The Unexpected Present

Standing on the Edge, Living in the Moment

full moon

Spring is in the air—rebirth, renewal, and a return to the garden. Having a birthday in Spring always gave me a breath of fresh air. A March wind cleansing, although at times the winds can be fierce, wreaking havoc traveling across the Chesapeake Bay Bridge (two hours back up on all roads leading to the bridge) after a visit with Yuri.

There was always a unique way he would choose a birthday celebration for me. During our first year together, I was obsessed with locating the grave marker for the first woman filmmaker, Alice Guy Blache, who was laid to rest on March 26 in a Mahwah, New Jersey cemetery. Row upon row of flat markers as far as we could see. Humoring me, Yuri went along for the ride, finding interest in the names on the grave markers. Seemingly impossible, it was his keen eye that spotted her name. Since then, we have celebrated her work by honoring Women in (Film) History in March all month.

On other birthdays, we toasted with glasses of champagne after the opera, a jazz concert at the Morristown Museum, exploring Chinatown for the perfect Dim Sum, and one year, a visit to the Ground Zero 9/11 Memorial. His choices were surprising and perfectly suitable for the moment. Last Wednesday, Yuri galvanized every ounce of strength to go out to lunch for my birthday. In a torrential downpour, we road-tripped to DC and a lovely little Italian cafe, Torino’s. The waitstaff went out of their way to assist with Yuri’s transport; they suggested Italian fare, Prosecco glasses, and an artisan-designed dessert to make it a stellar celebration. A simple moment becomes a forever memory.

My birthday usually falls around the Easter holiday. Keeping with tradition, I signed Yuri out for another excursion, fighting the Beltway outer loop traffic in search of the Kielbasa Factory in Rockville. What a treat! It brought back memories of North Jersey Polish delis, where lines formed going out the door. Three years ago, it was no different. I planned the Easter breakfast to the last detail, using my mother’s crystal and dressing the table with heirloom embroideries, spring flowers, red wine, and a decanter of cognac. But it was different because March 29 was the date of the second shot.

It was the second shot that started this whole thing. Despite my offerings, Yuri could not eat. His breathing was rapid and shallow, and his legs felt as if they were encased in cement. I never imagined what we were about to face– severe adverse effects from the COVID-19 vaccine. It was deemed necessary. Yuri’s safety was my central focus since he would perform at the upcoming BobFest, Dylan’s birthday celebration. However, it wasn’t as safe and effective for everyone as initially touted. The rest is history documented in my files, journals, and this blog.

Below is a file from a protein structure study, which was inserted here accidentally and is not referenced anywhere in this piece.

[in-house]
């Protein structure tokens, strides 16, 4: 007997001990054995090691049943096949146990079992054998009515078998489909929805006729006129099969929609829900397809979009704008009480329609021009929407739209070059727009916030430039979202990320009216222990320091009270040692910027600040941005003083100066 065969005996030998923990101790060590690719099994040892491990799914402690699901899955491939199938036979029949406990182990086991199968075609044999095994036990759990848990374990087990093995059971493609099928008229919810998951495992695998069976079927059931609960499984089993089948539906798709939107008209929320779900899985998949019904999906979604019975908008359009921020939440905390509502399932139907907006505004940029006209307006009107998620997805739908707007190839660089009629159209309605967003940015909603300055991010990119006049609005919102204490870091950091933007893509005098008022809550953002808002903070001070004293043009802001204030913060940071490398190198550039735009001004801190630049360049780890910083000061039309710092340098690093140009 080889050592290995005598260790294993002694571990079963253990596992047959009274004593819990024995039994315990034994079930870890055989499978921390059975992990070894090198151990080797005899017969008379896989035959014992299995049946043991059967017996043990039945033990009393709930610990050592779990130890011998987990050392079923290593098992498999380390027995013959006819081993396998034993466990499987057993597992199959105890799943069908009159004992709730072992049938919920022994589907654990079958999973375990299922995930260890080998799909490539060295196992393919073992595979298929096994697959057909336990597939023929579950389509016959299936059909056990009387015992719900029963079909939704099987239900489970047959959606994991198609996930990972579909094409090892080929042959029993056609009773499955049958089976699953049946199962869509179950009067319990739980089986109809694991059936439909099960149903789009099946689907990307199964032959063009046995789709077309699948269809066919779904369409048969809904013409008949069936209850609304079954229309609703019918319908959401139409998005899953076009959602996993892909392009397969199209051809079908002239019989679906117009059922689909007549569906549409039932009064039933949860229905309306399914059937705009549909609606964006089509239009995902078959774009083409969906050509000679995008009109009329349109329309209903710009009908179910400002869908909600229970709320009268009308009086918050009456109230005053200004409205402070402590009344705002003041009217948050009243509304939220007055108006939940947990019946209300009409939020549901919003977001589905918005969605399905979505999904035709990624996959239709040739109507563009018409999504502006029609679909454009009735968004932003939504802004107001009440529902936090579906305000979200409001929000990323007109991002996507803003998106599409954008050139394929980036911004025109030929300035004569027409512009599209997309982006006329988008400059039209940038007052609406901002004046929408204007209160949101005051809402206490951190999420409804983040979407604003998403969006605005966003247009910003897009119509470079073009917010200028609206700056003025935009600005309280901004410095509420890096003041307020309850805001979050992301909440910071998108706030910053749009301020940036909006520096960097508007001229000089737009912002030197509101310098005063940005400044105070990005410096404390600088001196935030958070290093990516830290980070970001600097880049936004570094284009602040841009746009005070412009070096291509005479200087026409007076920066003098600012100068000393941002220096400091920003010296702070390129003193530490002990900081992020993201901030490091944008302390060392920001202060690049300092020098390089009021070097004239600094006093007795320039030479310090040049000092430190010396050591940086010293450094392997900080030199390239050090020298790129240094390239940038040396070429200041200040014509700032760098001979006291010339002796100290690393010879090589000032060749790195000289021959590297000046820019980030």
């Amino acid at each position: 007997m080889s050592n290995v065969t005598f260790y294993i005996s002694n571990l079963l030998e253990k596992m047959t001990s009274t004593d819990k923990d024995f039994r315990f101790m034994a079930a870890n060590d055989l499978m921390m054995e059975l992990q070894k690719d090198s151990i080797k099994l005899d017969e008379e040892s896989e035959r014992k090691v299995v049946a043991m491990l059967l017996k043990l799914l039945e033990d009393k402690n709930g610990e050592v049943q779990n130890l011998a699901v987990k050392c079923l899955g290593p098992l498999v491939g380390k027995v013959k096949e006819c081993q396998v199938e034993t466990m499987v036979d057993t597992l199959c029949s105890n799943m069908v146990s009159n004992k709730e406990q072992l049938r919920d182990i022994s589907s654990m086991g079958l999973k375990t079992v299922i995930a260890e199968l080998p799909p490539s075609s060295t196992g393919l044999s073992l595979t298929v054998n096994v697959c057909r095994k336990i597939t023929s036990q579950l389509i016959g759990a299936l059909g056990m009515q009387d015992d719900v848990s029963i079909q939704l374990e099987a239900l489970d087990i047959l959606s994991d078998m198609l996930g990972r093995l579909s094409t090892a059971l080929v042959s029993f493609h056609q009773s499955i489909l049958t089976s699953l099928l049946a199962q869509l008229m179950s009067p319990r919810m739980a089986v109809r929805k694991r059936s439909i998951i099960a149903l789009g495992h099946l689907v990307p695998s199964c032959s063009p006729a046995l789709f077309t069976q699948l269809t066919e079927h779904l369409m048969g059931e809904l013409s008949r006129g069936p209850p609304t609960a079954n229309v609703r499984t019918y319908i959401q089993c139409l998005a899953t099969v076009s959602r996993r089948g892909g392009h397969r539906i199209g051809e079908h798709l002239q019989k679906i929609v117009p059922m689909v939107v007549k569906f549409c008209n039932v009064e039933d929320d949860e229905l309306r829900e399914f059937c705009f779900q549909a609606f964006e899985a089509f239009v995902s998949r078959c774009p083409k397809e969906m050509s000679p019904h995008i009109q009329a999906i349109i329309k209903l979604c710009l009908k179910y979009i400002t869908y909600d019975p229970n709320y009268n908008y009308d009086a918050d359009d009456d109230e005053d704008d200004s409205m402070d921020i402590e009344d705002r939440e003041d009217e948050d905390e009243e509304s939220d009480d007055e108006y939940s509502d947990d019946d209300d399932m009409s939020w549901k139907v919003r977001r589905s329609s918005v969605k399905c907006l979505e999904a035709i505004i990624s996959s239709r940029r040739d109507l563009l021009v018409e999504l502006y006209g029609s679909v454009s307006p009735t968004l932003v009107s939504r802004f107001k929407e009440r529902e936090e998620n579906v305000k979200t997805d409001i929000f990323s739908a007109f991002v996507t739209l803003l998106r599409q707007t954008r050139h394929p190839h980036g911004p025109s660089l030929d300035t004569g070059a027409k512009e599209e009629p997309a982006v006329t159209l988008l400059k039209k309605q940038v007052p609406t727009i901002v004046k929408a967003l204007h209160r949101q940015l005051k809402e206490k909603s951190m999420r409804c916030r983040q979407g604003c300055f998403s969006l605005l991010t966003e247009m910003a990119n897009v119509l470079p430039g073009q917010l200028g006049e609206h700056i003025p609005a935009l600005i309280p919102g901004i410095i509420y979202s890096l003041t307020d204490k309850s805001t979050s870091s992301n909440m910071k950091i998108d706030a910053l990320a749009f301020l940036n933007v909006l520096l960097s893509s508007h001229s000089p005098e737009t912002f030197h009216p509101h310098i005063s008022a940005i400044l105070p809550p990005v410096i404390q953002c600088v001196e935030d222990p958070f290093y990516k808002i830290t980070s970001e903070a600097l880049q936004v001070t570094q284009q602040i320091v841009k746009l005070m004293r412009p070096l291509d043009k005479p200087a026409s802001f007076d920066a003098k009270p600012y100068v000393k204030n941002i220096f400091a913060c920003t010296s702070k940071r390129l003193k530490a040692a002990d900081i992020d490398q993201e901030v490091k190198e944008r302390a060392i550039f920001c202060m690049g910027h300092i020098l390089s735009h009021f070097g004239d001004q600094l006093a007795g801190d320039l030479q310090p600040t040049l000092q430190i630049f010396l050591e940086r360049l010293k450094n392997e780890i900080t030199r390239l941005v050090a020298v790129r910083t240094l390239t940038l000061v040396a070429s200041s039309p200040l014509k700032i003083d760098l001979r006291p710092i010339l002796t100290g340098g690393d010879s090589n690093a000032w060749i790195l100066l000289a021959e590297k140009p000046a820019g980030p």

I wish I had seen the Public Health Ontario Techincal Brief before we received the vaccine. In its update from December 2020 to July 2021, vaccine-associated enhanced disease (VAED) may present as severe disease or modified/unusual clinical manifestation(s) of disease in an individual exposed to a wild-type pathogen after receiving a vaccination for the same pathogen.

Multisystem inflammatory syndrome is a rare complication of SARS-CoV-2 infection. It is characterized by a persistent fever and a “constellation of symptoms,” including multi-organ (e.g., cardiac, gastrointestinal, renal, hematologic, dermatologic, neurologic, hepatic) involvement and elevated inflammatory markers. Yuri had five out of the ten severe adverse effects. Instead of “Long Covid,” we hear about “Long Vax,” characterized by brain fog, neuropathy, numbness, and excessive fatigue, an epidemic in its own right with mounting evidence suggesting a link between COVID vaccinations and autoimmune diseases.

Mainstream media continues to disregard the possible and potentially devastating downsides of COVID vaccinations. They repeat Big Pharma’s mantra, “The benefits outweigh the risks,” but they don’t let anyone know what the severe adverse risks could be. There was no warning, no options. However, there are cracks in the dyke when it comes to vaccine injuries. More cardio cases, Afibs, and autoimmune conditions are increasing, and doctors and TV ads are pushing more potent drugs to suppress immune systems.

We survived the varied doctor’s opinions and the nurse practitioner who told us to accept the “new normal.” She dropped us from the practice when I rejected the notion that this was normal. What is normal is the seasonal cycle of doing things that keep us in the loop of keeping our sanity by appreciating relationships with family and friends and continued efforts to make the world a better place to live and love.

On that note, we move forward with Yuri’s recovery. He told me it’s the first time in a long time that he feels he can get out of this mess. I second that emotion. While we are standing on the edge, we are living in the moment. We wish for World Peace, rebirth, renewal, and a return to the garden. Say a prayer, stay the course, keep the faith. Amen.

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